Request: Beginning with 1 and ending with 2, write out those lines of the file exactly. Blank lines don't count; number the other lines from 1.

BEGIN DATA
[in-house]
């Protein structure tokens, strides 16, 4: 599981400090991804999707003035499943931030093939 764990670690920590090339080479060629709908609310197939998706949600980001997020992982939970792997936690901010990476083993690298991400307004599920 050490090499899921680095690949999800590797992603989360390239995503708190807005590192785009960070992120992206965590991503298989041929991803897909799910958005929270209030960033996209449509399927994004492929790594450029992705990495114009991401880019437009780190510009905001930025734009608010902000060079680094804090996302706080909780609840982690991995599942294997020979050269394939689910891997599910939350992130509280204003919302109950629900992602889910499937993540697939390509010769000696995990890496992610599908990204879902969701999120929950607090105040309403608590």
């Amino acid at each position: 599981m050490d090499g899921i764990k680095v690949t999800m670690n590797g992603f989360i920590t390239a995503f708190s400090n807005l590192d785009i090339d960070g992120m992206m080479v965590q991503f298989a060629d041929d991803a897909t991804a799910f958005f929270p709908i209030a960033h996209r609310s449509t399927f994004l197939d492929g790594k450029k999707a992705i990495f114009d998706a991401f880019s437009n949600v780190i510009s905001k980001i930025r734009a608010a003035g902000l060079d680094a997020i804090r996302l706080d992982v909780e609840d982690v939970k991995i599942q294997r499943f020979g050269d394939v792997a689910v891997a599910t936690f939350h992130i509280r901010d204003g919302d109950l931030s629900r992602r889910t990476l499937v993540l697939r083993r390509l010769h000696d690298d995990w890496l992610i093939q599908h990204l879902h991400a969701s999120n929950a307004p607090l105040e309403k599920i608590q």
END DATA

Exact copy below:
[in-house]
């Protein structure tokens, strides 16, 4: 599981400090991804999707003035499943931030093939 764990670690920590090339080479060629709908609310197939998706949600980001997020992982939970792997936690901010990476083993690298991400307004599920 050490090499899921680095690949999800590797992603989360390239995503708190807005590192785009960070992120992206965590991503298989041929991803897909799910958005929270209030960033996209449509399927994004492929790594450029992705990495114009991401880019437009780190510009905001930025734009608010902000060079680094804090996302706080909780609840982690991995599942294997020979050269394939689910891997599910939350992130509280204003919302109950629900992602889910499937993540697939390509010769000696995990890496992610599908990204879902969701999120929950607090105040309403608590």